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In Hawaii Talk, Scalia Again Raises Concerns About Court Ruling On Spying Issues

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Nathan Eagle

HONOLULU -- Loathed by oh-so-many liberals, U.S. Supreme Court Justice Antonin Scalia waded into the deep-blue Aloha State Monday for a talk with law students at the University of Hawaii.

The surprise for much of the audience wasn't that the supremely self-confident Scalia stated his constitutional judicial philosophy with authority; it was his edgy wit.

UH law school dean Avi Soifer prepared the students with his introductory remarks, saying that Scalia is known as the most active questioner and commentator of the nine justices, as well as the most humorous.

The state’s monthly test of its tsunami warning system didn’t phase Scalia when the sirens sounded during the middle of his comments on the 2nd Amendment. “You never got over 1941, did you?” he said with a smile, a clear reference to the attack on Pearl Harbor.

Many in the crowd whispered among themselves that they couldn’t disagree more with the intensely conservative justice's opinions on issues like gay marriage, abortion and the death penalty, but students' queries proved to be surprisingly soft, perhaps due to the legal gravitas of the longest-serving member of the court. (Journalists were not permitted to ask Scalia questions.)

Of course you can enjoy someone and still passionately disagree with his or her judicial philosophy. Scalia touched on that very idea when he talked about his close friendship with Clinton-appointee Justice Ruth Bader Ginsburg, “who God knows does not always vote with me.” (Scalia was appointed by President Ronald Reagan.)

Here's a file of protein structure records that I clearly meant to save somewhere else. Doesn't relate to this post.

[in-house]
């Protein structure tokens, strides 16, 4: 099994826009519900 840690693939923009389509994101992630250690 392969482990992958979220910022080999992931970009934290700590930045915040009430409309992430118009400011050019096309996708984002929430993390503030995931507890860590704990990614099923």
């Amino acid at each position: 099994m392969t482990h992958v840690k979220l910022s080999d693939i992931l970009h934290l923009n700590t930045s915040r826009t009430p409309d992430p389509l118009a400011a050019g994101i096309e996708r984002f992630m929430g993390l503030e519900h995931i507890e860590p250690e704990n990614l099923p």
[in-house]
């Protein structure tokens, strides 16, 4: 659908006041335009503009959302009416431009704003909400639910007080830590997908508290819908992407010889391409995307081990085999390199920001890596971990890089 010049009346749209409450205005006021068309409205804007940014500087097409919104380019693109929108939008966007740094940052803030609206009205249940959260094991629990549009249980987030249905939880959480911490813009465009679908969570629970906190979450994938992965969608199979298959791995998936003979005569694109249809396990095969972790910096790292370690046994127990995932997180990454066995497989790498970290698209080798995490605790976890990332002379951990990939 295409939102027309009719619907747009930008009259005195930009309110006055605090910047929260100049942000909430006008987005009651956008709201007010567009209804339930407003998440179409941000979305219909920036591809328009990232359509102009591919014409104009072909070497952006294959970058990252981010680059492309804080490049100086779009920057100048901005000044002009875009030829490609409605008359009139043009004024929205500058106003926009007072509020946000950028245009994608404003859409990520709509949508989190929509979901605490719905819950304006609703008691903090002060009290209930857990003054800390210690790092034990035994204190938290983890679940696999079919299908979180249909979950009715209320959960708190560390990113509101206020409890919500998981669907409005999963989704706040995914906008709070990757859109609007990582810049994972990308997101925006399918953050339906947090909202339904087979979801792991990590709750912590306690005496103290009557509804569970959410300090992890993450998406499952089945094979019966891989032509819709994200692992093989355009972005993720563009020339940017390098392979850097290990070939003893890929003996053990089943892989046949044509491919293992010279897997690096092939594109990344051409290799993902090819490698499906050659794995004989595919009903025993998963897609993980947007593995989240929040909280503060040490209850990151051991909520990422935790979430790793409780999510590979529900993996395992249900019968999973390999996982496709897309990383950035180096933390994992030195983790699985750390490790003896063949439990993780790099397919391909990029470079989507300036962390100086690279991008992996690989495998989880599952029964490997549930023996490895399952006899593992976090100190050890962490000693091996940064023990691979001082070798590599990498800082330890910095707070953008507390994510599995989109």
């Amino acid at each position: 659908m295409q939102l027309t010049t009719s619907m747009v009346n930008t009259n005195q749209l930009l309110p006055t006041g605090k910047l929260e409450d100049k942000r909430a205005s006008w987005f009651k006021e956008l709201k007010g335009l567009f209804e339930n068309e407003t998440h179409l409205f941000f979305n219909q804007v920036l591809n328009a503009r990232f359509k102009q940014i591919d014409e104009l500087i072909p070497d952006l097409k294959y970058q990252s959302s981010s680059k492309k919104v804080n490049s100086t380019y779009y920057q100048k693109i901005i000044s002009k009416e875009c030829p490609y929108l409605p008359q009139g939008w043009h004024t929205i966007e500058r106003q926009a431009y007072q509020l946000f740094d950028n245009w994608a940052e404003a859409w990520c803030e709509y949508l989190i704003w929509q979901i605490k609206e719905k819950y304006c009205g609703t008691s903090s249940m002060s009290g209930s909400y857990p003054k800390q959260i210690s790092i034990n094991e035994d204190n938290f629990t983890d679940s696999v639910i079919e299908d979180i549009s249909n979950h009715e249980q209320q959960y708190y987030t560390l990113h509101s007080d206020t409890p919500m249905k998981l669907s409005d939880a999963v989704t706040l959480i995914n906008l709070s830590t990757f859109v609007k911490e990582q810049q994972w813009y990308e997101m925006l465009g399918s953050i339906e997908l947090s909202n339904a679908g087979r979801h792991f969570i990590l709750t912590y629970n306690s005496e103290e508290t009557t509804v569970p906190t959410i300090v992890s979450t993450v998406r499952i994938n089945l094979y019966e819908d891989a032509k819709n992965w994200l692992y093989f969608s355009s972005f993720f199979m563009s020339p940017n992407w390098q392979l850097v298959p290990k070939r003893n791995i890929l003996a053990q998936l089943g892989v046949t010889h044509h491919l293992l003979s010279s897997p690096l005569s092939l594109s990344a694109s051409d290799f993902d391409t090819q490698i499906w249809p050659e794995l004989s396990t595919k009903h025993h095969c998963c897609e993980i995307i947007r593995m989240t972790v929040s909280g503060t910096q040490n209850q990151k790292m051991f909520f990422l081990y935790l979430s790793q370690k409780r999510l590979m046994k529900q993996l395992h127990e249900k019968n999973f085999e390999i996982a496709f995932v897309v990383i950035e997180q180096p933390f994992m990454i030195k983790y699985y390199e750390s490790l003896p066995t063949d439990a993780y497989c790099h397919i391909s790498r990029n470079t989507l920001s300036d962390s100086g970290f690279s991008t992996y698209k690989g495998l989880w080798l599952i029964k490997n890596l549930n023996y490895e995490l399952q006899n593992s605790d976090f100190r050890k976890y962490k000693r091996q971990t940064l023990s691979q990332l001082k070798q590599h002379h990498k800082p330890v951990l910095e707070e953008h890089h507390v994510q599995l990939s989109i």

Supreme Schtick

Scalia opened the informal talk with several minutes on originalism, his “main schtick,” before taking questions from the roughly 150 students, professors and others gathered in the law school courtyard. He’s a firm believer in interpreting the Constitution as it was meant when it was adopted.

“This anthropomorphic notion of a biotic Constitution is absurd,” he said, but that’s not to say his philosophy is inflexible.

“You want the death penalty? Persuade your fellow citizens it’s a good idea. You want the opposite? Persuade them the other way.”

Scalia encouraged the students to question professors who favor a “living Constitution” by asking them what theory they would use to restrain judges from overreach.

“You either use the original understanding of the Constitution or you tell your judges, ‘Come govern us. You must know the answers to these profound moral questions such as the death penalty, abortion, homosexual sodomy, suicide. After all, you went to Harvard Law School — maybe even Yale Law School — so you must know the answers.’”

As an example, Scalia talked about how the Supreme Court reversed its position on how the 4th Amendment, which prohibits unlawful search and seizure, applies to wiretapping so that there is now a “reasonable expectation of privacy.”

Given the many high-stakes questions advancing toward the court as a result of Edward Snowden's revelations about the National Security Agency spying on Americans, Scalia again raised concerns about the court having the final say in the matter because he believes it knows far less about what’s going on than Congress or the executive branch.